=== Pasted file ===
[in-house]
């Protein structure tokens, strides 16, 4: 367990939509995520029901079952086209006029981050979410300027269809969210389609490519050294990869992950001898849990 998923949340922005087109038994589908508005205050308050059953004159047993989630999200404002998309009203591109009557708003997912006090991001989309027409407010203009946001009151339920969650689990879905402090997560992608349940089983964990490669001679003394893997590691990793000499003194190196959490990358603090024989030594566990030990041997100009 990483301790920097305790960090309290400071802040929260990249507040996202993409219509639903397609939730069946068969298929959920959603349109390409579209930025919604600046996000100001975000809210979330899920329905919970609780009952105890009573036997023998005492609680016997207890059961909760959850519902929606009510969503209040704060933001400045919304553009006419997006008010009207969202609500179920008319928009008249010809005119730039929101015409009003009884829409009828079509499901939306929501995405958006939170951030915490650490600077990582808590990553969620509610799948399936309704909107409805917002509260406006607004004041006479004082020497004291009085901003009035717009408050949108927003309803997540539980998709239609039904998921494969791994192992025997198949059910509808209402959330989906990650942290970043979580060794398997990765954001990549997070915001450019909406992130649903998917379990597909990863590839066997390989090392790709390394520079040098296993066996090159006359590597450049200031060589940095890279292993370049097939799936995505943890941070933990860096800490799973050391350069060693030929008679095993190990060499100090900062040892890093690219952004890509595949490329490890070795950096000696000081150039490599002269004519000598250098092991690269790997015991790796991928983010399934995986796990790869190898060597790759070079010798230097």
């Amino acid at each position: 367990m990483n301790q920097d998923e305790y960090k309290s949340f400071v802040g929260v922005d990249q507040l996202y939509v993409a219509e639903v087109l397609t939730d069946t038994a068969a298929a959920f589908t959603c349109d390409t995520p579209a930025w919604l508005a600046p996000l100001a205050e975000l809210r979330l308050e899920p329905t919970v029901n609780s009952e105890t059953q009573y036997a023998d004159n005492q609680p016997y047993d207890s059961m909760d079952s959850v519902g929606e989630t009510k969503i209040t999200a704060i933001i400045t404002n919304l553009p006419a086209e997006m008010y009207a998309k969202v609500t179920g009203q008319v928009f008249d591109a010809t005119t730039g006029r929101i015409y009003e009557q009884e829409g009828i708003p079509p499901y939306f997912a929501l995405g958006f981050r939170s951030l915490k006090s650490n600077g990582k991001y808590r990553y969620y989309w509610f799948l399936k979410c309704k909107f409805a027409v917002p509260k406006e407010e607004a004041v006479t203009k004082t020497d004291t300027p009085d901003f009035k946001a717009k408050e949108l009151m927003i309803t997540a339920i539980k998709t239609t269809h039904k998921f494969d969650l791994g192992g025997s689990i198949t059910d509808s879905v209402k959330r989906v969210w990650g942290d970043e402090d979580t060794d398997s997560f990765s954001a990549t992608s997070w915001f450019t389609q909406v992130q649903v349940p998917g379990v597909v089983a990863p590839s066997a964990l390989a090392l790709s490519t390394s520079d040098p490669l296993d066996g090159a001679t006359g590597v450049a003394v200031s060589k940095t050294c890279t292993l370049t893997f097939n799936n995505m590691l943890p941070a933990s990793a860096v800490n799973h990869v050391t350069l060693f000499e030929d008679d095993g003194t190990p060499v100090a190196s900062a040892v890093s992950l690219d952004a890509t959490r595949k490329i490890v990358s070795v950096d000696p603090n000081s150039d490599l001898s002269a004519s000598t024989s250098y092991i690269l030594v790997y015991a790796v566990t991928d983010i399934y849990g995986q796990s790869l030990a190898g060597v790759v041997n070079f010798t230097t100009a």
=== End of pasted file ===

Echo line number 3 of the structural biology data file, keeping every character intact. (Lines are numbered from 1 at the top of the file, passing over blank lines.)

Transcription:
């Amino acid at each position: 367990m990483n301790q920097d998923e305790y960090k309290s949340f400071v802040g929260v922005d990249q507040l996202y939509v993409a219509e639903v087109l397609t939730d069946t038994a068969a298929a959920f589908t959603c349109d390409t995520p579209a930025w919604l508005a600046p996000l100001a205050e975000l809210r979330l308050e899920p329905t919970v029901n609780s009952e105890t059953q009573y036997a023998d004159n005492q609680p016997y047993d207890s059961m909760d079952s959850v519902g929606e989630t009510k969503i209040t999200a704060i933001i400045t404002n919304l553009p006419a086209e997006m008010y009207a998309k969202v609500t179920g009203q008319v928009f008249d591109a010809t005119t730039g006029r929101i015409y009003e009557q009884e829409g009828i708003p079509p499901y939306f997912a929501l995405g958006f981050r939170s951030l915490k006090s650490n600077g990582k991001y808590r990553y969620y989309w509610f799948l399936k979410c309704k909107f409805a027409v917002p509260k406006e407010e607004a004041v006479t203009k004082t020497d004291t300027p009085d901003f009035k946001a717009k408050e949108l009151m927003i309803t997540a339920i539980k998709t239609t269809h039904k998921f494969d969650l791994g192992g025997s689990i198949t059910d509808s879905v209402k959330r989906v969210w990650g942290d970043e402090d979580t060794d398997s997560f990765s954001a990549t992608s997070w915001f450019t389609q909406v992130q649903v349940p998917g379990v597909v089983a990863p590839s066997a964990l390989a090392l790709s490519t390394s520079d040098p490669l296993d066996g090159a001679t006359g590597v450049a003394v200031s060589k940095t050294c890279t292993l370049t893997f097939n799936n995505m590691l943890p941070a933990s990793a860096v800490n799973h990869v050391t350069l060693f000499e030929d008679d095993g003194t190990p060499v100090a190196s900062a040892v890093s992950l690219d952004a890509t959490r595949k490329i490890v990358s070795v950096d000696p603090n000081s150039d490599l001898s002269a004519s000598t024989s250098y092991i690269l030594v790997y015991a790796v566990t991928d983010i399934y849990g995986q796990s790869l030990a190898g060597v790759v041997n070079f010798t230097t100009a």